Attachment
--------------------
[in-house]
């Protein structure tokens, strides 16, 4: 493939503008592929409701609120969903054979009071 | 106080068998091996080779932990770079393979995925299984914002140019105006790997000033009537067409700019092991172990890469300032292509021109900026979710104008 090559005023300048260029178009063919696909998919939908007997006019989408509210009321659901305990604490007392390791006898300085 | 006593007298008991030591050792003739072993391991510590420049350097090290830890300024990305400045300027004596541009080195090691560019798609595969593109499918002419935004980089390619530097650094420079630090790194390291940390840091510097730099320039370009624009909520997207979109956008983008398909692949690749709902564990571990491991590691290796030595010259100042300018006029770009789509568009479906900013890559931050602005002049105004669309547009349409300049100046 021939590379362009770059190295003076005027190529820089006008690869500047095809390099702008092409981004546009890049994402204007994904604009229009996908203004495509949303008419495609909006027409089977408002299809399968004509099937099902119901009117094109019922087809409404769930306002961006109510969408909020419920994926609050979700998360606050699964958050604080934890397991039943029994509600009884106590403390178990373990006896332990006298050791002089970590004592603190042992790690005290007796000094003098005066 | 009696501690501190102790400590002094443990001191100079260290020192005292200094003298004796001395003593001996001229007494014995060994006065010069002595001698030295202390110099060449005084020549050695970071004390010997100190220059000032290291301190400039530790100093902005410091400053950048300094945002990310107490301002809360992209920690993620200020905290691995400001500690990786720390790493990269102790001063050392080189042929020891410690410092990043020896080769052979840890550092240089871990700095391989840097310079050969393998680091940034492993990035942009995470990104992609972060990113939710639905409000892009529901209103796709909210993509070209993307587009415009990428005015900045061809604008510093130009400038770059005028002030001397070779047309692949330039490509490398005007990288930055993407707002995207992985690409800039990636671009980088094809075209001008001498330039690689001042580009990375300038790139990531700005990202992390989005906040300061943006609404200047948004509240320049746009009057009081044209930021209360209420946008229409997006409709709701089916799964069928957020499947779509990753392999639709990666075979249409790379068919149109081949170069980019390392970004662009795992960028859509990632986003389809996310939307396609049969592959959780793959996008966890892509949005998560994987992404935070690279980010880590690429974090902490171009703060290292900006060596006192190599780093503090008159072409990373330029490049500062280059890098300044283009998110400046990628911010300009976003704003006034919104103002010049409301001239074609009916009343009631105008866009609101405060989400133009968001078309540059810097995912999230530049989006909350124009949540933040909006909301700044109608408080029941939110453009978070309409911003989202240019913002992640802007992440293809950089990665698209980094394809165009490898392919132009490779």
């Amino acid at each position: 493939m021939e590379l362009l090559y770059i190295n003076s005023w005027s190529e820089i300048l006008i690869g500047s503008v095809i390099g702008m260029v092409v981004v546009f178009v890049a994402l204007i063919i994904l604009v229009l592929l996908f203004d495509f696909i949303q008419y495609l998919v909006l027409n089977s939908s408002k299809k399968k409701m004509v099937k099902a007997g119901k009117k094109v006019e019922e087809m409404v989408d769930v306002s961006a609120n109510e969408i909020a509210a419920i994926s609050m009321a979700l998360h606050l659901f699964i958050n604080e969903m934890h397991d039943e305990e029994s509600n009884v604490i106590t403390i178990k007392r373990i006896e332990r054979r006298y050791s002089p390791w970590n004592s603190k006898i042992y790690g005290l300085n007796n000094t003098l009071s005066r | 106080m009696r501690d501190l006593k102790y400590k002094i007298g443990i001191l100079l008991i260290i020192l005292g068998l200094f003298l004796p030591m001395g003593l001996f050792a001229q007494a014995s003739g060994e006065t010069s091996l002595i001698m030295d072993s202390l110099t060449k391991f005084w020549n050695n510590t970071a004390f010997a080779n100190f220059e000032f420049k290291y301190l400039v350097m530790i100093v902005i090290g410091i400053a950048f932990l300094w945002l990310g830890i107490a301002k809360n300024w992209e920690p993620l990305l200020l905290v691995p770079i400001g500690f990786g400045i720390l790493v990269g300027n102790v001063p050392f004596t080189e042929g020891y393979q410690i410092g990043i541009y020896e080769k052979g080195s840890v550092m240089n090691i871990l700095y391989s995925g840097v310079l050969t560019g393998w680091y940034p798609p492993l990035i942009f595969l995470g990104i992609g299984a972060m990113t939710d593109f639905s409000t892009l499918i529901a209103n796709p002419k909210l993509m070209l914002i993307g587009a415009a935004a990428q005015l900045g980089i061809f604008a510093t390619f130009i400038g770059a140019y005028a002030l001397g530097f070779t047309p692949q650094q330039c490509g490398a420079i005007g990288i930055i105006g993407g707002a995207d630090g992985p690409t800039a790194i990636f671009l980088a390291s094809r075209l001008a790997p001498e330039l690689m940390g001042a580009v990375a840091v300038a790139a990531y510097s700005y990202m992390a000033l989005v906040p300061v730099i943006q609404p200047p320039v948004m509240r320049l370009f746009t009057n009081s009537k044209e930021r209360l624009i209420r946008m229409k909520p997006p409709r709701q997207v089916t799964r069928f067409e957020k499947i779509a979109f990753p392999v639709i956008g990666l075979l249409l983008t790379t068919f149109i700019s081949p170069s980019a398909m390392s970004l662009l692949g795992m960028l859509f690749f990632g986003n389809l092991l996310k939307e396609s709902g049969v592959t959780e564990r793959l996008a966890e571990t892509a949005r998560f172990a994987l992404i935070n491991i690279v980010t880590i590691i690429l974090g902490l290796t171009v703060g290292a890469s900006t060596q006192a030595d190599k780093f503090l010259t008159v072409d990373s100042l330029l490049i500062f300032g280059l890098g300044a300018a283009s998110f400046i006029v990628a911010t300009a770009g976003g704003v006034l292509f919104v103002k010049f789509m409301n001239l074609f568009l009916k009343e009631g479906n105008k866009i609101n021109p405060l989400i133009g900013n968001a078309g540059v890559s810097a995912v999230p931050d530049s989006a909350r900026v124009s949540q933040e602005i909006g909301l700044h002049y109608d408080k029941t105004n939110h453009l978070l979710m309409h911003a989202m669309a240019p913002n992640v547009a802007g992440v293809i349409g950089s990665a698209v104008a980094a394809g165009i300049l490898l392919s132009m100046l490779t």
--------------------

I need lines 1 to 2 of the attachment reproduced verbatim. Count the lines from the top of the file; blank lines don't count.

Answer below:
[in-house]
């Protein structure tokens, strides 16, 4: 493939503008592929409701609120969903054979009071 | 106080068998091996080779932990770079393979995925299984914002140019105006790997000033009537067409700019092991172990890469300032292509021109900026979710104008 090559005023300048260029178009063919696909998919939908007997006019989408509210009321659901305990604490007392390791006898300085 | 006593007298008991030591050792003739072993391991510590420049350097090290830890300024990305400045300027004596541009080195090691560019798609595969593109499918002419935004980089390619530097650094420079630090790194390291940390840091510097730099320039370009624009909520997207979109956008983008398909692949690749709902564990571990491991590691290796030595010259100042300018006029770009789509568009479906900013890559931050602005002049105004669309547009349409300049100046 021939590379362009770059190295003076005027190529820089006008690869500047095809390099702008092409981004546009890049994402204007994904604009229009996908203004495509949303008419495609909006027409089977408002299809399968004509099937099902119901009117094109019922087809409404769930306002961006109510969408909020419920994926609050979700998360606050699964958050604080934890397991039943029994509600009884106590403390178990373990006896332990006298050791002089970590004592603190042992790690005290007796000094003098005066 | 009696501690501190102790400590002094443990001191100079260290020192005292200094003298004796001395003593001996001229007494014995060994006065010069002595001698030295202390110099060449005084020549050695970071004390010997100190220059000032290291301190400039530790100093902005410091400053950048300094945002990310107490301002809360992209920690993620200020905290691995400001500690990786720390790493990269102790001063050392080189042929020891410690410092990043020896080769052979840890550092240089871990700095391989840097310079050969393998680091940034492993990035942009995470990104992609972060990113939710639905409000892009529901209103796709909210993509070209993307587009415009990428005015900045061809604008510093130009400038770059005028002030001397070779047309692949330039490509490398005007990288930055993407707002995207992985690409800039990636671009980088094809075209001008001498330039690689001042580009990375300038790139990531700005990202992390989005906040300061943006609404200047948004509240320049746009009057009081044209930021209360209420946008229409997006409709709701089916799964069928957020499947779509990753392999639709990666075979249409790379068919149109081949170069980019390392970004662009795992960028859509990632986003389809996310939307396609049969592959959780793959996008966890892509949005998560994987992404935070690279980010880590690429974090902490171009703060290292900006060596006192190599780093503090008159072409990373330029490049500062280059890098300044283009998110400046990628911010300009976003704003006034919104103002010049409301001239074609009916009343009631105008866009609101405060989400133009968001078309540059810097995912999230530049989006909350124009949540933040909006909301700044109608408080029941939110453009978070309409911003989202240019913002992640802007992440293809950089990665698209980094394809165009490898392919132009490779």